Meanwhile,  I couldn't resist picking up this 1987 unisex jacket, sweatshirt and sweatpants pattern, McCall's 3373 (below), which I found cheap on Etsy yesterday.  It's a borderline Eighties atrocity (that styling!), but I love the lines of the jacket.  And look -- more rib knit.

It's branded "French Fryzz NYC," whatever that was.

It's remarkable that, when it comes to menswear, both a Thirties pattern and an Eighties pattern can still work today.   So very little has changed.

Have a great day, everybody!


  1. Wow! That pattern makes me wish I was a size small! I would take one in every color and pattern - timeless!

  2. I bought the red wool cashmere and mink fabric to make a similar jacket when I was in NYC for MPB day. It is coming along slowly. I'm lining it with silk from Perron. I'll call it the MPB jacket. It wouldn't have happened without you.

  3. Aaah, I asked Google nicely and this is what I found about French Fryzz NYC: The trade mark was abandoned in 1987 but the company sold fabrics, sportswear namely shorts, blouses etc,etc (basically anything that wasn't underwear). I assume that the patterns - it looks like there were several different ones - were produced by McCalls under licence. I know, I'm a geek...Deep and meaningful questions such as what was French Fryzz need to be answered!

  4. In my experience, patterns for teenagers can be different in length from those for adults with the same bust measurement. And not always in a predictable way: 1950's Marion patterns assume all teenagers are shorter than adults while in Knipmode magazine in the early 2000's, the largest teenager sizes were for people taller than the those the standard size adult patterns were for.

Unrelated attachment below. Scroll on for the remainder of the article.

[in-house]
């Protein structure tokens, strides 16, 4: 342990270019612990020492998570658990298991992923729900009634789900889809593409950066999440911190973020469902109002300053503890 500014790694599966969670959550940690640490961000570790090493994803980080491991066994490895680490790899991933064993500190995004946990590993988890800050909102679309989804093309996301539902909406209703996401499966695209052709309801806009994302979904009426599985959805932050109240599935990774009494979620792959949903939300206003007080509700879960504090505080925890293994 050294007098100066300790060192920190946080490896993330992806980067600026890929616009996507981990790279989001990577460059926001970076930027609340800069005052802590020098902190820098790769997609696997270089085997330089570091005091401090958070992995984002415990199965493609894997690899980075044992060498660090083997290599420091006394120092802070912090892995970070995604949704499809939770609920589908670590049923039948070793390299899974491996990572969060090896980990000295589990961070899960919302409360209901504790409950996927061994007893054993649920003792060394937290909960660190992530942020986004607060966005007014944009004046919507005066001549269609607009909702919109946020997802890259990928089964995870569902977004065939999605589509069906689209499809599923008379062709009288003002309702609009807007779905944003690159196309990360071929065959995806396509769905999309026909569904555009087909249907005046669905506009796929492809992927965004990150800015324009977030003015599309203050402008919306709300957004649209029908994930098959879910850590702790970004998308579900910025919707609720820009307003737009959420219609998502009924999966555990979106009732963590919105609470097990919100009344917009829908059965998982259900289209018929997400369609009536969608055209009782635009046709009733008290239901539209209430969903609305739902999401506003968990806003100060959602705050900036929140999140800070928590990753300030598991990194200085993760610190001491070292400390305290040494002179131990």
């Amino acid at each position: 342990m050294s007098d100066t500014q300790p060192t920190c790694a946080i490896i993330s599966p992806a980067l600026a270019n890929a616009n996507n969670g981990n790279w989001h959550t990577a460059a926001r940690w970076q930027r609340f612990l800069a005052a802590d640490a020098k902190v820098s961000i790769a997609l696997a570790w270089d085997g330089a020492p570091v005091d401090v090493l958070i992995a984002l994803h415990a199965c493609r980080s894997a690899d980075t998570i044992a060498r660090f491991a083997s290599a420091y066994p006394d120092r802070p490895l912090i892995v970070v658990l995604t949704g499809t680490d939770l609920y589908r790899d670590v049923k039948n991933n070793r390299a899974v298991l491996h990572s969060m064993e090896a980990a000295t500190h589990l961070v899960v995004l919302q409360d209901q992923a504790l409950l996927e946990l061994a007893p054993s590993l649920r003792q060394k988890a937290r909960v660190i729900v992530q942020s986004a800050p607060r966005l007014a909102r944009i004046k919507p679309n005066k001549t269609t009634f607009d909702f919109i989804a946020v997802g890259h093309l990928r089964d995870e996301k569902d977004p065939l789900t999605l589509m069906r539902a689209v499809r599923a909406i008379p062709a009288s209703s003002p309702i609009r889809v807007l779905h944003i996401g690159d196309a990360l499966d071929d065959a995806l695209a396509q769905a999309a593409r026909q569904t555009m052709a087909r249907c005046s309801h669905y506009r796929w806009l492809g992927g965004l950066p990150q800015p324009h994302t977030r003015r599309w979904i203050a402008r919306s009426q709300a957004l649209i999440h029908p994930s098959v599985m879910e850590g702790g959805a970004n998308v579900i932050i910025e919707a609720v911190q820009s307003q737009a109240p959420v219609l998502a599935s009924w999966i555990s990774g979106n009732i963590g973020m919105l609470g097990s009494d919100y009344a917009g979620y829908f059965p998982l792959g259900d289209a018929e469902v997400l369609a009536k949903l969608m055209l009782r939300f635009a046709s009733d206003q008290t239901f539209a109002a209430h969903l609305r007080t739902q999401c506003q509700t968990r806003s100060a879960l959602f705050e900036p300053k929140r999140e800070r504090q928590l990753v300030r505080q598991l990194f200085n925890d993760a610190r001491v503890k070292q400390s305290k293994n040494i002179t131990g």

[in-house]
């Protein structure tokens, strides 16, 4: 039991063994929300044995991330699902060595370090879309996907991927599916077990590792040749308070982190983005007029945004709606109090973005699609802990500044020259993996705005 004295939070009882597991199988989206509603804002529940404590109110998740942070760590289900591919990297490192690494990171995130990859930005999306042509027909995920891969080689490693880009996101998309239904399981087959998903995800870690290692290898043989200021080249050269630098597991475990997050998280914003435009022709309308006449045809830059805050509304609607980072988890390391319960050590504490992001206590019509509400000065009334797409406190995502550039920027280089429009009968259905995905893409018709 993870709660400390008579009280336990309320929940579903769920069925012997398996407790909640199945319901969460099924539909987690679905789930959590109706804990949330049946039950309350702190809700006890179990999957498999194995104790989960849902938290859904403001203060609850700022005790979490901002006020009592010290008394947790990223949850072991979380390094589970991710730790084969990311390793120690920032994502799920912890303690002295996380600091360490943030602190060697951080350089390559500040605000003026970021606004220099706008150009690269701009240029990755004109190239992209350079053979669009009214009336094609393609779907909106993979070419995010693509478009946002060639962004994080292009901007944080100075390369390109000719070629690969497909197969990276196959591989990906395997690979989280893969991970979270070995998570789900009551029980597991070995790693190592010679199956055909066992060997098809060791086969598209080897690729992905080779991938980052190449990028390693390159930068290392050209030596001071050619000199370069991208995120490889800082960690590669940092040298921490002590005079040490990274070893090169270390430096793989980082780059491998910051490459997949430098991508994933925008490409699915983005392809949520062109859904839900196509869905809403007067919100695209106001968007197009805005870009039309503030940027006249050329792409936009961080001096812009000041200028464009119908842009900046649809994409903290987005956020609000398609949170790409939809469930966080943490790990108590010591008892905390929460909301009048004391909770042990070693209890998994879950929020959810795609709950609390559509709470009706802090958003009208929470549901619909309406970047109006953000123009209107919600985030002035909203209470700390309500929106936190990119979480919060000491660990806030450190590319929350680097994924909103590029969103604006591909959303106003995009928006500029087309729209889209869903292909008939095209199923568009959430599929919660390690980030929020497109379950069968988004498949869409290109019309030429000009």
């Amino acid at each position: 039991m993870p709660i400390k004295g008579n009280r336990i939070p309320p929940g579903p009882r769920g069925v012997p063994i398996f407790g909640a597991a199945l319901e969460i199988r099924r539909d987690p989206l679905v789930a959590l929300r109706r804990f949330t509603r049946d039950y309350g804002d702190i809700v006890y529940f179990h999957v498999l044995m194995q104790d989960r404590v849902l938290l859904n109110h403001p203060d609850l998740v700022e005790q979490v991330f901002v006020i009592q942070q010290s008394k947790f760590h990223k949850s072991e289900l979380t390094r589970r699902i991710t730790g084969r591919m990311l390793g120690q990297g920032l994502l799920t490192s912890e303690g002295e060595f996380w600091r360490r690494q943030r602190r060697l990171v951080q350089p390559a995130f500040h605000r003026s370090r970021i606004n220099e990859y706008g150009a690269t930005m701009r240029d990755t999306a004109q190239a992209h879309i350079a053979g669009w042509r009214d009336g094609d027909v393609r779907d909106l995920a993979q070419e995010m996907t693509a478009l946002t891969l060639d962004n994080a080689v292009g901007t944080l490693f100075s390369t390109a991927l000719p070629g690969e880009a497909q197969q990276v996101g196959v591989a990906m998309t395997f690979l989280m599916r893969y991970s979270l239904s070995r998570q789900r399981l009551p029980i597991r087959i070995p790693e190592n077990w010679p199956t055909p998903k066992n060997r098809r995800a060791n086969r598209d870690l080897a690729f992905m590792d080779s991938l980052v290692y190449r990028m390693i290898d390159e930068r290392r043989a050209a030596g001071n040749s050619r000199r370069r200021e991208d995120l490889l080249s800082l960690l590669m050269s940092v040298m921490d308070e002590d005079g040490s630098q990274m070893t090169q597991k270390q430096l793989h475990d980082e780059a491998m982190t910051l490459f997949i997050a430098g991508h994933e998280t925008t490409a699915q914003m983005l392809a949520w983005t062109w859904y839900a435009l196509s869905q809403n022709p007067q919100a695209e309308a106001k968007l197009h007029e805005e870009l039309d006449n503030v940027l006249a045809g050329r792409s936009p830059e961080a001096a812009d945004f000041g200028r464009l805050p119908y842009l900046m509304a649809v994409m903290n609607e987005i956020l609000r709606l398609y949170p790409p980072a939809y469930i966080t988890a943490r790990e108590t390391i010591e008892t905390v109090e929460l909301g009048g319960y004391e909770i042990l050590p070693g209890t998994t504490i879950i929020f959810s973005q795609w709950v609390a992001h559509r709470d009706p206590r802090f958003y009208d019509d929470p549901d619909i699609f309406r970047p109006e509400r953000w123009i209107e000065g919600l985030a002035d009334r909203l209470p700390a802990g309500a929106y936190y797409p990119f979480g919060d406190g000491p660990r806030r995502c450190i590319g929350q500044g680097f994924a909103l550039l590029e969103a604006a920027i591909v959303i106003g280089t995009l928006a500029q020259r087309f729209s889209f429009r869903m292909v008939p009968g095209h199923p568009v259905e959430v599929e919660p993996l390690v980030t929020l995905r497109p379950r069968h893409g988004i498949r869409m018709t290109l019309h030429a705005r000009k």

And, at least for women, the bust to waist to hip ratio for teenagers is always smaller than for grown-ups. I'm not sure how the assumption of a yet not fully developed figure would translate to menswear. Narrow shoulders maybe.

    Oh, and are you sure that pattern is from the 1930's? I don't know how to date vintage Simplicity patterns but it's a full-colour envelope and the style of the illustration doesn't look particularly 1930's to me. And I'm not so sure I've ever seen rib knit (without knitting instructions for making your own) used in patterns from that era. In fact, zippers were still pretty special and special mention would be made of their use in a design.
    I would rather date this to the 1950's.
    That said, it is hard to date menswear patterns because so many styles are so classic and have been like that for a long time. Although, if garments made from the patterns fit like the envelopes suggest, I reckon the 1930's/50's jacket would look less dated today than that 1980's one (how did you manage to look through the styling of that one??).